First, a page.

Sometimes, Jesus stood toe-to-toe with those who opposed Him. Sometimes He slipped away to avoid a clash (John 8:59). In battle, it’s known as fighting shy. It’s not a mark of defeat but a tactical manoeuvre. Withdrawal lets you catch your breath, duck for cover and refuel.
It also gives your enemy something to think about. Where did that guy go?
While God commands us to assemble for our encouragement and growth in the faith, He also teaches us the wisdom of retreat.
The prudent sees danger and hides himself, but the simple go on and suffer for it. (Proverbs 22:3)
Gideon hid himself and his taxable income in a wine vat so that the Midianites wouldn’t get their hands on either (Judges 6:11). David chose to fight shy and hid in a field to avoid King Saul (1 Samuel 20:24). And when the church began to see Jerusalem surrounded by armies, Jesus told them to run for the hills (Luke 21:20-21).
The bible tells us to withdraw from sinners who entice us (Proverbs 1:15) as well as sin itself (1 Timothy 6:11).
We are also taught to withdraw from believers who are disruptive.
Now we command you, brothers, in the name of our Lord Jesus Christ, that you withdraw yourselves from every brother that walks disorderly, and not after the tradition which you received from us. (2 Thessalonians 3:6)
This verse comes to us with the full force of Christ’s name. But here, unlike a public ex-communication which required the removal of an offender, a more private social withdrawal of those around him seems to be in view.
The word, ‘withdraw’ is a mariner’s term. It means to ‘furl the sails’ and ‘steer clear’ of the rocks. It implies the serious danger of not withdrawing.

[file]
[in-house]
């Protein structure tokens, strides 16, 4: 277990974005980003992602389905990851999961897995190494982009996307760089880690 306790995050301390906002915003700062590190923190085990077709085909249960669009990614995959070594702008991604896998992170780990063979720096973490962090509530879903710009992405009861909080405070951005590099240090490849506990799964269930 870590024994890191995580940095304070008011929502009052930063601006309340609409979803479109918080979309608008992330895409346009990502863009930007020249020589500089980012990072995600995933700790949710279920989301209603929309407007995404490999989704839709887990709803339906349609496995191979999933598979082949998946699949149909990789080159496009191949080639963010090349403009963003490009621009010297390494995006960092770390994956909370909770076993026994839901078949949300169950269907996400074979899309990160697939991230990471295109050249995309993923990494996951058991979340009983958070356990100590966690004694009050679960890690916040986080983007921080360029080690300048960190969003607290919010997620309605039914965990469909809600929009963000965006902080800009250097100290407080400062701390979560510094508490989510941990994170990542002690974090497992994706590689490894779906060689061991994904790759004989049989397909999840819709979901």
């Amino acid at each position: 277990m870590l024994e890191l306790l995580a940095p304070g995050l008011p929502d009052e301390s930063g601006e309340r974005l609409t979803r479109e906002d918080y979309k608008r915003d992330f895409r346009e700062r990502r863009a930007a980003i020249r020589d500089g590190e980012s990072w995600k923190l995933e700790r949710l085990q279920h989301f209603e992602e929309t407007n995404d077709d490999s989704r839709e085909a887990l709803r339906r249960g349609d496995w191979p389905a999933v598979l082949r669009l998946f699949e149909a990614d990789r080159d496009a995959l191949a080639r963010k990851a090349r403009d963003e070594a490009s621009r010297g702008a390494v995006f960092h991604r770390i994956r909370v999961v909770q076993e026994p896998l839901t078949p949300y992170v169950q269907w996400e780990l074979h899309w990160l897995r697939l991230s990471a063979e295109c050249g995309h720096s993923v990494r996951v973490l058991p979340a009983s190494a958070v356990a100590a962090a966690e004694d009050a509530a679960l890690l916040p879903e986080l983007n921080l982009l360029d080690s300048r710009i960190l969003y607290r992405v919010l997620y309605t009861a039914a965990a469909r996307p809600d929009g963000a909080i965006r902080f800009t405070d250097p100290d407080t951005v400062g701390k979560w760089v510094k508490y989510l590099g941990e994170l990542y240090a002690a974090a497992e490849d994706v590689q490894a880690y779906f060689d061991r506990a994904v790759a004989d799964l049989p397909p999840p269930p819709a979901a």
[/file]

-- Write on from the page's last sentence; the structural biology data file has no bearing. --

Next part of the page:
The term ‘disorderly’ is a military metaphor meaning, ‘not keep rank’ or ‘fall out of line’ with the troops.
These are brothers who profess to live under the gospel but are not walking according to its precepts. They have become contentious in their manner and disruptive to the peace of the fellowship.
Earlier, Paul had told the church to warn and correct such a brother (1 Thessalonians 5:14). Now he considers the ongoing disruption a real danger to themselves and others and commands those around him to withdraw.
The command applies to ‘every brother’, regardless of status or station. He was still a brother, but his own folly was now tearing apart the peaceful fellowship Paul had been calling the church to maintain (1 Thessalonians 4:11).
There are times to fight and there are times to fight shy. There are times for close combat and there are times to retreat so we can see the battleground we are in.
We are often too busy for our own good, under threat from temptation, and vexed by the disruptive conduct of others. At such times wisdom may call us to furl the sails and lay low.
Such a withdrawal need not mean a compromise with the truth. It need not infer cowardice. Such withdrawals may, in fact, keep us from stumbling into all kinds of other sins that we didn’t see coming and provide us with the kind of stillness that leads to renewed strength.